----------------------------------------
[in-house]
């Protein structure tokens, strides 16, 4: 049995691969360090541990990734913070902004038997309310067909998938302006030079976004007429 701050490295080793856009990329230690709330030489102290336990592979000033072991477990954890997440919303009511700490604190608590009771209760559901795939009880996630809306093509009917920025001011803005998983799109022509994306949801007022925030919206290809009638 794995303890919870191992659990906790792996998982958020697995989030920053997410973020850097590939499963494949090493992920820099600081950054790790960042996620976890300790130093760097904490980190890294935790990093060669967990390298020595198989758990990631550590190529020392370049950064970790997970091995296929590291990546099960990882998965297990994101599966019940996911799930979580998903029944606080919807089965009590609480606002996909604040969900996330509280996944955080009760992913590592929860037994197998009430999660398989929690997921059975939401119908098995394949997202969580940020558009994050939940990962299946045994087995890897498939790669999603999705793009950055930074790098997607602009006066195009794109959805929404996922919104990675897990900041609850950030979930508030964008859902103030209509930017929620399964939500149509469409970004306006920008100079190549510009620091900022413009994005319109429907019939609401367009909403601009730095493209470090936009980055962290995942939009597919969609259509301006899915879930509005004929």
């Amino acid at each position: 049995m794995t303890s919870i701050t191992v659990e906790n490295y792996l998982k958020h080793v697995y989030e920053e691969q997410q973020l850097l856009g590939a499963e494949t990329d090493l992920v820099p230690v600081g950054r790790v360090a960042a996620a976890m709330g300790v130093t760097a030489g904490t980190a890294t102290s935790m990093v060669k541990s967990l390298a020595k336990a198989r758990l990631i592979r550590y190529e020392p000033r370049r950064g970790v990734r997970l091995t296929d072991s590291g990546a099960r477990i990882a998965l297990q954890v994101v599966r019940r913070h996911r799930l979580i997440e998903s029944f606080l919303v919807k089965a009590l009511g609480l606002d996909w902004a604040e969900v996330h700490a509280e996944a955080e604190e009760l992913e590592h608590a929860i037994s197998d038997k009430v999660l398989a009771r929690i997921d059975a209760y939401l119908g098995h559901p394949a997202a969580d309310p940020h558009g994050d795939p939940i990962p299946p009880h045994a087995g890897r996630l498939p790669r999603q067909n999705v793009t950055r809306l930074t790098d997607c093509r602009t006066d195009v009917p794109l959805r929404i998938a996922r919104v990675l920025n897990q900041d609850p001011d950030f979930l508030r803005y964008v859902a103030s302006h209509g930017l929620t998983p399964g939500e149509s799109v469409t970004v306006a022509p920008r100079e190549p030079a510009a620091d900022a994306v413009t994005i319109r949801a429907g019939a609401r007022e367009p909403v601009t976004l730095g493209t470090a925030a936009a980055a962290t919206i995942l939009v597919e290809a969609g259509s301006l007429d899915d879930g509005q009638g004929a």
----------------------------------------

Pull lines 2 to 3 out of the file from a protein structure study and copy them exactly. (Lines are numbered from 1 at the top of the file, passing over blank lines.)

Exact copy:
């Protein structure tokens, strides 16, 4: 049995691969360090541990990734913070902004038997309310067909998938302006030079976004007429 701050490295080793856009990329230690709330030489102290336990592979000033072991477990954890997440919303009511700490604190608590009771209760559901795939009880996630809306093509009917920025001011803005998983799109022509994306949801007022925030919206290809009638 794995303890919870191992659990906790792996998982958020697995989030920053997410973020850097590939499963494949090493992920820099600081950054790790960042996620976890300790130093760097904490980190890294935790990093060669967990390298020595198989758990990631550590190529020392370049950064970790997970091995296929590291990546099960990882998965297990994101599966019940996911799930979580998903029944606080919807089965009590609480606002996909604040969900996330509280996944955080009760992913590592929860037994197998009430999660398989929690997921059975939401119908098995394949997202969580940020558009994050939940990962299946045994087995890897498939790669999603999705793009950055930074790098997607602009006066195009794109959805929404996922919104990675897990900041609850950030979930508030964008859902103030209509930017929620399964939500149509469409970004306006920008100079190549510009620091900022413009994005319109429907019939609401367009909403601009730095493209470090936009980055962290995942939009597919969609259509301006899915879930509005004929």
């Amino acid at each position: 049995m794995t303890s919870i701050t191992v659990e906790n490295y792996l998982k958020h080793v697995y989030e920053e691969q997410q973020l850097l856009g590939a499963e494949t990329d090493l992920v820099p230690v600081g950054r790790v360090a960042a996620a976890m709330g300790v130093t760097a030489g904490t980190a890294t102290s935790m990093v060669k541990s967990l390298a020595k336990a198989r758990l990631i592979r550590y190529e020392p000033r370049r950064g970790v990734r997970l091995t296929d072991s590291g990546a099960r477990i990882a998965l297990q954890v994101v599966r019940r913070h996911r799930l979580i997440e998903s029944f606080l919303v919807k089965a009590l009511g609480l606002d996909w902004a604040e969900v996330h700490a509280e996944a955080e604190e009760l992913e590592h608590a929860i037994s197998d038997k009430v999660l398989a009771r929690i997921d059975a209760y939401l119908g098995h559901p394949a997202a969580d309310p940020h558009g994050d795939p939940i990962p299946p009880h045994a087995g890897r996630l498939p790669r999603q067909n999705v793009t950055r809306l930074t790098d997607c093509r602009t006066d195009v009917p794109l959805r929404i998938a996922r919104v990675l920025n897990q900041d609850p001011d950030f979930l508030r803005y964008v859902a103030s302006h209509g930017l929620t998983p399964g939500e149509s799109v469409t970004v306006a022509p920008r100079e190549p030079a510009a620091d900022a994306v413009t994005i319109r949801a429907g019939a609401r007022e367009p909403v601009t976004l730095g493209t470090a925030a936009a980055a962290t919206i995942l939009v597919e290809a969609g259509s301006l007429d899915d879930g509005q009638g004929a």